If you asked Macworld editors to name the technologies they can't live without, you'd inevitably hear about the file-synchronization service Dropbox. Here are five of our favorite tips for using it.
The National Security Agency's Prism program tapped directly into the servers of most of the web's largest companies, monitoring our search history, the content of emails, file transfers, and live chats, The Guardian alleges.
All App.net accounts come with free online file storage. Swing makes it simple to use that storage space to share files with other people and on social networks.
Google Maps gets an eye-popping makeover for its venerable Web interface as well as bringing improvements to its mobile apps.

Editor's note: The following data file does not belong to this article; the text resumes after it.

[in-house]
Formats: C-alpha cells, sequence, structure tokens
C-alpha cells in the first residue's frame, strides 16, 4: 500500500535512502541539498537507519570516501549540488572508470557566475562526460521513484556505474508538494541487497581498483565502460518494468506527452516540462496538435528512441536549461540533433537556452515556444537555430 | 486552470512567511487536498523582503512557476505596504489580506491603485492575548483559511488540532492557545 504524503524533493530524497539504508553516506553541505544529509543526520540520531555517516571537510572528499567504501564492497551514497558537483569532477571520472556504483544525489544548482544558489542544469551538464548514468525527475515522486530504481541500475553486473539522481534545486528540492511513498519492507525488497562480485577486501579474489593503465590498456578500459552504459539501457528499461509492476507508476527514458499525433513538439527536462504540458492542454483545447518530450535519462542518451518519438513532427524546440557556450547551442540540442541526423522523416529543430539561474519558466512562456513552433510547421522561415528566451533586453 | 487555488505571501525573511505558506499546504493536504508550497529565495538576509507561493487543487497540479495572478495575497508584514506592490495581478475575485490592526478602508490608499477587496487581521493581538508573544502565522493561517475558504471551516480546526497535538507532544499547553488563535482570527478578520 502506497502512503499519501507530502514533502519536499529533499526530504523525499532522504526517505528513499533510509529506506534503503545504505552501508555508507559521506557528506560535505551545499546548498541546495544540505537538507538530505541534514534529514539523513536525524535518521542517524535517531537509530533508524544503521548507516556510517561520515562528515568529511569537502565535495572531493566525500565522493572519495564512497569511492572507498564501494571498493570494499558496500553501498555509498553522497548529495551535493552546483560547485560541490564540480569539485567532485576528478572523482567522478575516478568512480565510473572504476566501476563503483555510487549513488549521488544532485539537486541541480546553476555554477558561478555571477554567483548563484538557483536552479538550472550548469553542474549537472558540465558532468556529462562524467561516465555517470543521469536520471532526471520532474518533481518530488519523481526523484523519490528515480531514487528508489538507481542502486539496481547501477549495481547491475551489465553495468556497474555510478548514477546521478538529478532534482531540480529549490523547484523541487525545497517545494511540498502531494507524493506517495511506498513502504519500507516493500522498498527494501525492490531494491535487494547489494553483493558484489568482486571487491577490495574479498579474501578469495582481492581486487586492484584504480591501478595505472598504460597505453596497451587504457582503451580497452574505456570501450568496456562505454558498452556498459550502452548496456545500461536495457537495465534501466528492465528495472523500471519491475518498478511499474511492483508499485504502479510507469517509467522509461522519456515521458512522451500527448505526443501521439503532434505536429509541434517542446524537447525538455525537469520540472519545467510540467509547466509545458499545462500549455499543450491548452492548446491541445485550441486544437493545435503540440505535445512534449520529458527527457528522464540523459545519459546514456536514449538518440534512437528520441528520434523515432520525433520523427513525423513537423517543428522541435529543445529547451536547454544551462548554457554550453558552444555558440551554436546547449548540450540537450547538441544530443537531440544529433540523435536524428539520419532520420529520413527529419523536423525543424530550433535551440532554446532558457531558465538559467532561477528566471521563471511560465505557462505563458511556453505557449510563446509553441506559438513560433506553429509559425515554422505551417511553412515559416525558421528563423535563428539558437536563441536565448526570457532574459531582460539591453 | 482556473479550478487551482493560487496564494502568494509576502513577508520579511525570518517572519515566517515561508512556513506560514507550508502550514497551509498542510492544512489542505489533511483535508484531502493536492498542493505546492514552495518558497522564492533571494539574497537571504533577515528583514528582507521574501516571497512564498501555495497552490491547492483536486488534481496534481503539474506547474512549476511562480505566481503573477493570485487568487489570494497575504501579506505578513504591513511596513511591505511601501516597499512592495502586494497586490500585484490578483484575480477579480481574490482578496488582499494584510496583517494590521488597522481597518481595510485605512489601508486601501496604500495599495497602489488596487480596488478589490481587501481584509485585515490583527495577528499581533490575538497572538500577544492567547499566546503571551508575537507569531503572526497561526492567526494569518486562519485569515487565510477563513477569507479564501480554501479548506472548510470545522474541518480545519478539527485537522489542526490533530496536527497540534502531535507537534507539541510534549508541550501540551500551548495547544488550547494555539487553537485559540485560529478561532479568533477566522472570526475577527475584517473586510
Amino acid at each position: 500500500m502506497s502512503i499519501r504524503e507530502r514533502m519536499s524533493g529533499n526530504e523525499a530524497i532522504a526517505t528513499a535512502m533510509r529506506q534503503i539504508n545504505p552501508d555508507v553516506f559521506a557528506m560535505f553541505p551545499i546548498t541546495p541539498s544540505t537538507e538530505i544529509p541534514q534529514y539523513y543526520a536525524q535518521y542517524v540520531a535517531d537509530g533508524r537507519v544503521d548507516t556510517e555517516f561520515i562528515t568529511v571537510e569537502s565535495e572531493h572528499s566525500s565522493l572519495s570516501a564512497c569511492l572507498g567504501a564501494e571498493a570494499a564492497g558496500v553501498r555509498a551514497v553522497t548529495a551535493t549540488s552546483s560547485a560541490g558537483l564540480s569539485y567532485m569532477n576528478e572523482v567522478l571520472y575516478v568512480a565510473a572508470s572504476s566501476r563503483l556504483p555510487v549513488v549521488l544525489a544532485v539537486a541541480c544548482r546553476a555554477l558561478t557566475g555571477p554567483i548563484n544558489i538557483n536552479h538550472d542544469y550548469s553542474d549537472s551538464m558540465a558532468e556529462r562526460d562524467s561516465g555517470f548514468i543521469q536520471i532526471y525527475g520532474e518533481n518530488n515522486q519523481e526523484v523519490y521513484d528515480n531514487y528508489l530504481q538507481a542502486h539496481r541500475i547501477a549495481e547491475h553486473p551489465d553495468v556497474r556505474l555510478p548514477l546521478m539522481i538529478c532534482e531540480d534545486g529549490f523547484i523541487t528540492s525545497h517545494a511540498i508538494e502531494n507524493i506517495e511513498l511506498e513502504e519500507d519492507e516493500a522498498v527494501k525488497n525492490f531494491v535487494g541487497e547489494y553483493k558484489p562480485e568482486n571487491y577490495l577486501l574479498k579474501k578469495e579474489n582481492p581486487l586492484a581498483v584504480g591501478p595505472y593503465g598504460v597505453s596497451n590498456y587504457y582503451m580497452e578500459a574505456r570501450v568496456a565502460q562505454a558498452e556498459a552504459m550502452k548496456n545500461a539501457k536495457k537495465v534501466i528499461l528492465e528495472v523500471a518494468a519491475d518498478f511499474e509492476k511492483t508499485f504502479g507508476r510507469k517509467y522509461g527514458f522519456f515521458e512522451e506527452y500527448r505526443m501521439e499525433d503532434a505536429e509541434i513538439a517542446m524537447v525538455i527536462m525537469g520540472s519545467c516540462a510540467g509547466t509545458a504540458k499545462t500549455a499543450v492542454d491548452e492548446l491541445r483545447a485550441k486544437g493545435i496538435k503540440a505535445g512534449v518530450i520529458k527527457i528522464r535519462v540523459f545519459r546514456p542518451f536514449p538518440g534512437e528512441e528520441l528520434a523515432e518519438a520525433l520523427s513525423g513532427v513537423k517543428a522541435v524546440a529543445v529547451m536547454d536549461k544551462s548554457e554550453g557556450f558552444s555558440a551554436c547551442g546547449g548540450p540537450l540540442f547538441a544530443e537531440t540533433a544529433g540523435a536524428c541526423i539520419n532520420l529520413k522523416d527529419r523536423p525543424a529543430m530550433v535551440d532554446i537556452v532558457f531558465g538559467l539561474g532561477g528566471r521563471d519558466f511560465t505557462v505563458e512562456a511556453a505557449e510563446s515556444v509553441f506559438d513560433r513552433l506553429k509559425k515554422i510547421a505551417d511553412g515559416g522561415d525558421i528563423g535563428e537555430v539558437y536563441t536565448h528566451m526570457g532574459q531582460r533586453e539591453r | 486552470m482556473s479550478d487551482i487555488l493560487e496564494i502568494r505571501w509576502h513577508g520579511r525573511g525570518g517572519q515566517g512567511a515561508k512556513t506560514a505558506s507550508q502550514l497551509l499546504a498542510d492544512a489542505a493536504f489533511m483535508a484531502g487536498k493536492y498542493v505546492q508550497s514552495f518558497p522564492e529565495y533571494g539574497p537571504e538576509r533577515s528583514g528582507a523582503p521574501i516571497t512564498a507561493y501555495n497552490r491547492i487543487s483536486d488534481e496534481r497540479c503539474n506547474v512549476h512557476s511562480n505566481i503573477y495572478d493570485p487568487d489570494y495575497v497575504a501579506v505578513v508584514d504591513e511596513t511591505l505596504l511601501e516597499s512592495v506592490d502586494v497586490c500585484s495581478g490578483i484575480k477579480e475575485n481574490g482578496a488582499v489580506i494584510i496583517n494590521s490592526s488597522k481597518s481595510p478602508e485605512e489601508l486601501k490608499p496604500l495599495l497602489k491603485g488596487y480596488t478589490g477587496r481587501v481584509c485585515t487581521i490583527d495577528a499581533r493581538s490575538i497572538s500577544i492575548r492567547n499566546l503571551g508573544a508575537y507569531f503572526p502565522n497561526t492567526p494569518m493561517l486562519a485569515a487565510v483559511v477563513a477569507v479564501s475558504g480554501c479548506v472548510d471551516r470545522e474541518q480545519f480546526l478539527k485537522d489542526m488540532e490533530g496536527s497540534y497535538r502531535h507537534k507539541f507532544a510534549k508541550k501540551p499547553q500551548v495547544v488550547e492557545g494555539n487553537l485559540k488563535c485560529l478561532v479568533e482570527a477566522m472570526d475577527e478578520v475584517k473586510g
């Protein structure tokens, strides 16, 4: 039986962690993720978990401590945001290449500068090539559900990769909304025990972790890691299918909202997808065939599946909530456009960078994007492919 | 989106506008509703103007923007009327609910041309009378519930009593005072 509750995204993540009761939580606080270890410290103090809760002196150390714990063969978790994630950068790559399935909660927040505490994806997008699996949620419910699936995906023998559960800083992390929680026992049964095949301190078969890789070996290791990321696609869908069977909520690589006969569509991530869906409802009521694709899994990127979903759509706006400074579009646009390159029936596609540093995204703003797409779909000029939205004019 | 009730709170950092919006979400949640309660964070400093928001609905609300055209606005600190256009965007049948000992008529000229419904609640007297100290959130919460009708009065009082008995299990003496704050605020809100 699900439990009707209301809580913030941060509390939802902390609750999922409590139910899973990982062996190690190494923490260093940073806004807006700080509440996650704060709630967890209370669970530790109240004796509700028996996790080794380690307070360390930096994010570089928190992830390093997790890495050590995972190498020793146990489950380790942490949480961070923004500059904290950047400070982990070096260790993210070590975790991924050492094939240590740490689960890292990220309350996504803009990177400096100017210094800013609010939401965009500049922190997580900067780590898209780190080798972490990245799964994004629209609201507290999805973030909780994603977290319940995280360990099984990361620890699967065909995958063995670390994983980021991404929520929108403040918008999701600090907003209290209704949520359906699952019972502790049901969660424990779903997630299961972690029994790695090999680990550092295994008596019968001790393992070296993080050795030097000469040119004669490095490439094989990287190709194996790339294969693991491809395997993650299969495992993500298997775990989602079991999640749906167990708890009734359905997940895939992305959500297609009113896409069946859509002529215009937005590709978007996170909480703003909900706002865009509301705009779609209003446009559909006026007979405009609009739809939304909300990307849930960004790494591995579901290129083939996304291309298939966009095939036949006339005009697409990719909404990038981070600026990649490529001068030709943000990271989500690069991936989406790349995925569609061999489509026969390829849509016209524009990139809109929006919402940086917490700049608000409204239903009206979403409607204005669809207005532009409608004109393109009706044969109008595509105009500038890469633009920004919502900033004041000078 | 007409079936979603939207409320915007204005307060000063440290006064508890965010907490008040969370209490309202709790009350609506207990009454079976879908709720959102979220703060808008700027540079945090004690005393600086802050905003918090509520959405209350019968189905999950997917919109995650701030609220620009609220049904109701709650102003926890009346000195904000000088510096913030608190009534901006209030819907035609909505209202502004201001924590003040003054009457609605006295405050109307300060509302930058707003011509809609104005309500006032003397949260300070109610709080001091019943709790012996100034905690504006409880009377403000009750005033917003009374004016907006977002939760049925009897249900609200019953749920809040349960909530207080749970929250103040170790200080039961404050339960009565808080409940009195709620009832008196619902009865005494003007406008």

Spotdox is a nifty combination of a Mac app and a Web service that lets you remotely move any file on your Mac to your Dropbox folder—thus making it available via Dropbox from anywhere.
Once the domain of trained professionals, Amara tries to put the process of video transcription, subtitling and translation within reach of everyone.
Yahoo and Apple may be the latest superhero team-up to hit Silicon Valley, while Apple could be considering plans to space-ify its retail stores. And Steve Jobs's life is translated into yet another genre.
Even if you won't miss Google Reader, its untimely demise should leave you worried about the future of other Google products.
IFTTT is a free service that lets you connect your social media, photo and other Web services to each other. Luckily, it's far easier to use than it is to explain. Or spell.
Do you miss iWeb, Apple's web-publishing service that was discontinued last year? The guys at Rage Software say they're preparing a replacement.